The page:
From the Sidelines

Published 12:00 am Saturday, March 4, 2000

MICHAEL KIRAL / L’Observateur / March 4, 2000

In baseball, it’s three strikes and you’re out.

Darryl Strawberry might be finding out that applies to off the field as well.

Strawberry was suspended for one year by commissioner Bud Selig this week after failing a drug test. It was his third cocaine-related suspension in thepast five years. Given his age, 38, this one could be the most crushing.Why did Strawberry do it? Drugs must be a pretty powerful habit to make somebody of Strawberry’s potential and ability to throw it away time and time again.

Here was a player bound for stardom and immortality. National League Rookieof the Year in 1983 and an eight-time all-star. A World Series champion withthe New York Mets in 1986. In his first eight seasons in the league, he hit252 home runs and had 733 runs batted in. He was one of the most visibleplayers on one of the most visible teams in the most visible market in baseball. He seemed destined to one day have his bust in Cooperstown.Now, Strawberry seems destined to be one of the biggest what-ifs? In baseball history. A player who will be remembered more for running down aline of cocaine than one who ran down a baseline with a graceful stride.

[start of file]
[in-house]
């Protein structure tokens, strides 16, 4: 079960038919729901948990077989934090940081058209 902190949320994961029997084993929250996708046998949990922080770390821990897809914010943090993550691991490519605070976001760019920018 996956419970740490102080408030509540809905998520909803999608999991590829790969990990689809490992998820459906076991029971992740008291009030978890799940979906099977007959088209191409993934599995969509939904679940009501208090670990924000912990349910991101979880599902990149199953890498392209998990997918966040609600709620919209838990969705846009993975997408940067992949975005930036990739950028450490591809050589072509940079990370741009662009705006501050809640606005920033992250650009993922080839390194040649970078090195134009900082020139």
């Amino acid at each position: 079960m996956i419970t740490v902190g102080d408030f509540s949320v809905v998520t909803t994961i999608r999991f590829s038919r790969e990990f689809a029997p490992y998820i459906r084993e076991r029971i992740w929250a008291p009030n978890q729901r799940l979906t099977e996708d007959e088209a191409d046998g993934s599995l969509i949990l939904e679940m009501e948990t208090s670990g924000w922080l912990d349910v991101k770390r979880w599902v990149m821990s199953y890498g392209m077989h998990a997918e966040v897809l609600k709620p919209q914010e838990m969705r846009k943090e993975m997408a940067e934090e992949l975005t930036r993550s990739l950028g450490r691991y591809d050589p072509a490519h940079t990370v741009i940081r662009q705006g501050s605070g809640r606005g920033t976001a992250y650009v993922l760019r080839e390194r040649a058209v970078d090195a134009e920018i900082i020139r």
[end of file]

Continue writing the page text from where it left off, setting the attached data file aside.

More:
Oh, somebody in baseball will probably give Strawberry another chance. Afterhe was suspended for 60 days in 1995 and seemingly unwanted in the Major Leagues, Strawberry played for two months in 1996 with the St. Paul Saintsin the independent Northern League. He signed with the New York Yankeeslater in the season and won a second World Series championship that fall.

Strawberry has had a number of chances to be a hero on and off the field.

He was diagnosed with colon cancer during the 1998 playoffs and had a chance to make a remarkable comeback. Instead, he was suspended for overthree months last April after being arrested for cocaine possession and soliciting a prostitute. He came back to help the Yankees win a secondstraight World Series title and was expected to be the team’s starting DH this season.

Now, the Yankees must look elsewhere. So does Strawberry. Already therehave been independent teams that have expressed interest in signing him.

Strawberry must now decide what is best for him and his family. Does hetake those teams up on those offers or does he take the year off to try to get his life back in order? Only he can make that decision.

Strawberry is not the first baseball player to see a promising career go up in smoke because of drugs. Sadly, it is a tradition that is as old as the gameitself. Back then, it was alcohol that ruined careers. Today, it is cocaine andother illegal drugs. But whatever the substance, the result is still the same.Today, Strawberry should be remembered as one of the greats in baseball history. His name should be up there with the Mays and the Mantles. Heshould be enjoying the twilight of a glorious career, basking in the glow of the final cheers before he heads into a deserved retirement. Instead, it could bea retirement that will darkened by the clouds of what might have been.

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